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A stock photo of a corporate boardroom.

Arpad Benedek/Getty Images/iStockphoto

Provincial securities regulators will now require companies to report annually on their plans to improve the proportion of women on their boards of directors and in senior management, toughening earlier proposals with new disclosure requirements.Seven provinces and two territories have signed on to the new standards, requiring companies to disclose their policies for improving the number of women in their senior ranks. Alberta, British Columbia, Prince Edward Island and the Yukon are not participating.

The rule, which takes effect Dec. 31, will cover all companies on the Toronto Stock Exchange, essentially creating a national standard despite the hold-out provinces. The rule is a voluntary "comply or explain" standard, requiring companies to either adopt various practices or explain why they have opted not to comply.

OSC chairman Howard Wetston said Wednesday the goal is to bolster the number of women in senior roles.

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"We did not see sufficient leadership from public company boards, and we felt that leadership from government would be necessary to achieve these goals for women on boards and women in business," he said in an interview.

He said the OSC will review the impact of the rules in three years to examine if progress has gone far enough through voluntary standards.

Gerrard Schmid, chief executive officer of TSX-listed DH Corp., which provides technology to financial services companies, said the guidelines are the appropriate route for Canada to take to encourage greater diversity.

"Having more of a principles-based regulatory framework, I personally believe it to be the right answer for the sort of country we are," he said. "The approach that the securities commissions have taken is more along the lines of offering some guidance rather than being too proscriptive around quotas and things of that nature."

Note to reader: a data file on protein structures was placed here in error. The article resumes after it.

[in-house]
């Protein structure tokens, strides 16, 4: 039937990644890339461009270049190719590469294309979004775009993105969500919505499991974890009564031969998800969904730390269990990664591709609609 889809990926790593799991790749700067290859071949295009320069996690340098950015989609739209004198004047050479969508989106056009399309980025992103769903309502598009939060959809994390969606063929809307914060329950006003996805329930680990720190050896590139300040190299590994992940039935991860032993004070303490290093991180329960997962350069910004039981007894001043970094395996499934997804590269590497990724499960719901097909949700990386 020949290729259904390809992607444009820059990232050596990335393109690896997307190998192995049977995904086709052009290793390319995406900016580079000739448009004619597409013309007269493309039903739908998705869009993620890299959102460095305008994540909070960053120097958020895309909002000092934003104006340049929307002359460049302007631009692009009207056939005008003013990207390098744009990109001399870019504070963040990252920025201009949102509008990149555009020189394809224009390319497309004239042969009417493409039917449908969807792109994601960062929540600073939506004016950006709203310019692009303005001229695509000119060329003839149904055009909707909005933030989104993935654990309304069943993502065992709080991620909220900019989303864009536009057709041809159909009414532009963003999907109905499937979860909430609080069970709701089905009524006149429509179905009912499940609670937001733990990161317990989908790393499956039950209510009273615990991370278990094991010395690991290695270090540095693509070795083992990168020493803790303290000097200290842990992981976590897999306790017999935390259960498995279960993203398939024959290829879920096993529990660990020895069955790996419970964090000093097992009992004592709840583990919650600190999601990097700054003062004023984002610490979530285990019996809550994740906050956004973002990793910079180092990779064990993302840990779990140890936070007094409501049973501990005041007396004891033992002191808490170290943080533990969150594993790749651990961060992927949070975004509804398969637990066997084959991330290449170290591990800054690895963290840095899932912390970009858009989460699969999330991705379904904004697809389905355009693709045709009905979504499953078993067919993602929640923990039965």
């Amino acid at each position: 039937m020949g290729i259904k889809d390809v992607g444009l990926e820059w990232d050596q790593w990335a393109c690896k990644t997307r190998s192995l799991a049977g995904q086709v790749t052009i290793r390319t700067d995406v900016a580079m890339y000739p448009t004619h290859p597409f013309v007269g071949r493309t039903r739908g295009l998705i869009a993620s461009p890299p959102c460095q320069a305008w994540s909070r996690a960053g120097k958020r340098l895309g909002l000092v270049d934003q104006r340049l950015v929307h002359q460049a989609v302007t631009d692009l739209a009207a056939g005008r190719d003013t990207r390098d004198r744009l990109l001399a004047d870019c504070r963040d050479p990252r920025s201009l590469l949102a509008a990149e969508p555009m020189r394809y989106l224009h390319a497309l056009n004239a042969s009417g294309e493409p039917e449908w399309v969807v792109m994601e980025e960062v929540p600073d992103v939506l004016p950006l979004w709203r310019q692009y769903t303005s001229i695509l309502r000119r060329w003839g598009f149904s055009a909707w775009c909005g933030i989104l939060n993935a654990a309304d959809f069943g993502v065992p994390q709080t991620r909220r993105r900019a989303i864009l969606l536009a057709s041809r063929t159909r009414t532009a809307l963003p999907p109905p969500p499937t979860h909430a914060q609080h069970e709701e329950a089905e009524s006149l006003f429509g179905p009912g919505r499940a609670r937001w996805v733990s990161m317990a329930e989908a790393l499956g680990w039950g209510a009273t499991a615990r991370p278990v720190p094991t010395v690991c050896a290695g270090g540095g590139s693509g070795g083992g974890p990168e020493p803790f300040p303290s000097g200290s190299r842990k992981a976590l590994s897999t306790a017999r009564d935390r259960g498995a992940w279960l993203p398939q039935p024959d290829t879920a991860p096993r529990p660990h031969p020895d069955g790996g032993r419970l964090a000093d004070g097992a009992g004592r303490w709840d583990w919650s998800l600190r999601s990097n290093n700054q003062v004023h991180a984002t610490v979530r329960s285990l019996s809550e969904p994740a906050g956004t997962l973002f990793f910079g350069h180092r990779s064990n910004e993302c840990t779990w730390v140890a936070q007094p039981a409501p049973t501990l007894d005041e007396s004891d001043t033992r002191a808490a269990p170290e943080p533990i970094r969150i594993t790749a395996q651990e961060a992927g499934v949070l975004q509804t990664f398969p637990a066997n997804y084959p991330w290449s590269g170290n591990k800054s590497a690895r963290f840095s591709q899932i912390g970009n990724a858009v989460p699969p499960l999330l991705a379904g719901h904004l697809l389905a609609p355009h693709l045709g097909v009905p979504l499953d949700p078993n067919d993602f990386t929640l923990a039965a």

Mr. Schmid said DH has not created formal targets for women, but they now fill half the executive roles reporting directly to the CEO and account for four of eight independent directors on the board.

A voluntary rule will be sufficient to compel change without needing to introduce tougher standards such as quotas, argues Stan Magidson, chief executive officer of the Institute of Corporate Directors, which represents 8,700 corporate directors in Canada.

"We think it's healthy to let the market now start to work and see how this evolves," he said. "We do think things are moving in a positive direction, and now it's time to see how the market reacts."

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The rule asks companies to report the number of women on their boards and in senior executive positions, and to disclose whether they have internal targets for women. It also asks for disclosure about whether companies have term limits in place to encourage "renewal" of their boards.

The final draft of the rule adds a requirement that companies with targets for women in senior ranks must disclose the details of their targets and their progress toward achieving them. They also clarify that diversity policies must be written, addressing concerns that companies could have reported they had unwritten or informal policies.

Alex Johnston, executive director of advocacy group Catalyst Canada, said the rules are a "fantastic" way to encourage companies to add more women while fitting with Canada's corporate culture.

Women comprised 12.3 per cent of directors in the S&P/TSX composite index last year, and Ms. Johnston said she believes the new guidelines can help raise that proportion to 25 to 30 per cent without the need for the kinds of quotas that have been adopted in Europe and elsewhere.

Ms. Johnston said pushing beyond the 30 per cent level will require work on the "pipeline" of women in management to develop a larger group ready to move into executive roles and join boards.

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